In short, while COVID-19 and its fallout remind us of the challenges all students face in the leap from college to career, for those of us in career development, the protests and demands for racial justice call us to transform how we prepare our students for professional life. They call us to confront how our time-honored practices perpetuate a myth that the social network that white, affluent students arrive with doesn’t really exist.
Providing Access to Social Capital
For Oberlin, the opportunity to do so came with a move to a three-semester academic calendar, which we needed in order to shrink the number of students on the campus during the pandemic. We asked entering juniors to skip the fall semester and, instead, attend the spring and a new summer semester. For them, that meant forfeiting two consecutive summer internship opportunities, sitting by while other classmates went back to college, and doing so during a period of social unrest and outrage.
We needed to keep these students engaged and to do so with something bold enough to get and keep their attention. We also needed to compensate them, at least partly, for the career-building opportunities — like summer internships — they had lost to the pandemic.
That is what prompted us to design Oberlin’s Junior Practicum, a program with two parts: a monthlong remote summit in September on career readiness and skill building, followed by paid remote micro-internships. We also wove into the program a series of complex problems — like climate change, refugee protection, politics and the media, gentrification, and political polarization — that we knew would resonate with students.
We began the program this past fall and introduced each complex problem with an expert keynote speaker. We followed each keynote with breakout sessions in which students debated how their industry of choice contributed to the problem but could also be part of the solution. We folded in sessions to help students with résumés, grant writing, branding, negotiation and many other skills. We organized group workshops on topics such as navigating the workplace as a person of color, allyship, inclusion and more. And then we sent them off to remote micro-internships to practice what they had learned.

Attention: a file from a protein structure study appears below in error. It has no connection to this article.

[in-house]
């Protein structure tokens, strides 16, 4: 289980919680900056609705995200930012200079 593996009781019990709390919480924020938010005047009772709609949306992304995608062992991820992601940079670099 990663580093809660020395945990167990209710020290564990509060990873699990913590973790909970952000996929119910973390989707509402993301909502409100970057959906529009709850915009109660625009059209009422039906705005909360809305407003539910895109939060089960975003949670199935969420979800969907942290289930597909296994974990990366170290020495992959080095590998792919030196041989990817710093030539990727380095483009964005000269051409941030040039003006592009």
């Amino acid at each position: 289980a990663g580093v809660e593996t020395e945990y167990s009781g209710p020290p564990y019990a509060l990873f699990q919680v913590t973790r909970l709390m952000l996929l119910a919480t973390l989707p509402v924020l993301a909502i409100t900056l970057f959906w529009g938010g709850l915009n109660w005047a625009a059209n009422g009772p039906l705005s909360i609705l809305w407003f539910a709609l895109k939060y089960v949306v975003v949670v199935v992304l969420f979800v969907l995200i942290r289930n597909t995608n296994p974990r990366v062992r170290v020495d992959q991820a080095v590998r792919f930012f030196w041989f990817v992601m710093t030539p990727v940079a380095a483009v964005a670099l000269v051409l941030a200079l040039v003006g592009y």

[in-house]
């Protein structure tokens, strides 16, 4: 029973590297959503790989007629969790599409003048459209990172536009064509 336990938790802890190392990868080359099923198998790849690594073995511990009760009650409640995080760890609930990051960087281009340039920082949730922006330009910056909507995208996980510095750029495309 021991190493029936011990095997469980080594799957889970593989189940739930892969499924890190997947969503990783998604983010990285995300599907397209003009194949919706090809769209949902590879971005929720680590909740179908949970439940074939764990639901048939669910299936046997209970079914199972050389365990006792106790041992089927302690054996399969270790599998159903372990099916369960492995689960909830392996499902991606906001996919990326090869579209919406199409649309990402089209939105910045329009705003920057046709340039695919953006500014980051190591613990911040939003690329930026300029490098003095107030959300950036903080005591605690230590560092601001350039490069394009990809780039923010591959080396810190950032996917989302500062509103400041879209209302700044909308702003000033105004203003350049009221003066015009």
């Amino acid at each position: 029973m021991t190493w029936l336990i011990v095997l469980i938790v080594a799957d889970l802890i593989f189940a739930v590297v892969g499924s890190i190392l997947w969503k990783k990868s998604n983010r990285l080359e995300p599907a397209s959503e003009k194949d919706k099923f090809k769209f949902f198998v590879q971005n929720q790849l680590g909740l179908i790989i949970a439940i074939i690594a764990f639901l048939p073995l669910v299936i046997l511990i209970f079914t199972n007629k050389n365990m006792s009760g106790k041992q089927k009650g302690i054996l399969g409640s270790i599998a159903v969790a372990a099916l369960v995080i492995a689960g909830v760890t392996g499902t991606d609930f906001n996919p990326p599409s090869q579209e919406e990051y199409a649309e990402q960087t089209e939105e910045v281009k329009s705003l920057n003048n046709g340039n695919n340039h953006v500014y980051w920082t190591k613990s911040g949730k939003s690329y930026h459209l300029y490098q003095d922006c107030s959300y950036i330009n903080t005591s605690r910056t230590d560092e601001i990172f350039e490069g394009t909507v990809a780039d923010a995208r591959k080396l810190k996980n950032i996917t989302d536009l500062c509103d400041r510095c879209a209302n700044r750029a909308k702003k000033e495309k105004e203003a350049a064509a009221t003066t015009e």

The visible components of this program — the lectures, workshops, readings and training modules — were valuable enough. But what was truly transformational about this program was less visible: the power of having 300 juniors do this work as a group and at the same time.
It is no longer enough to pose to students challenging problems, to ask them to connect those problems to their life after college, or even to have them reflect on their identity and their position in society. This is what liberal arts colleges like Oberlin have been doing forever.
If we want to help students, we must stop ignoring the reality that some arrive at our campuses already with access to the social capital that is so hard to see but so important to professional success. We need to embed all students, especially those without access to the same resources, in a thick social network that can help them succeed.
By constructing a cohort, as we have with the Junior Practicum, we can create experiences that impart information and skills but also help students confront anxiety, unconscious bias, impostor syndrome and privilege head-on. In the Junior Practicum, students work in teams and negotiate with each other, whether in debates about how their industries of interest affect the complex problems or in developing ideas to pitch in the competition that concludes the program. That requires them to see how their identities and those of their peers interact in a setting that replicates the workplace they will soon be joining.
It will always be important for our career development programs to help students write and talk about themselves, and to find an audience. But COVID-19 and uprisings for racial justice have made it clear to us that this is not the future of career readiness at colleges like ours. Students need to succeed in workplaces defined by deep uncertainty and deep-seated inequities. We must transform how we do our work if we are to help them succeed.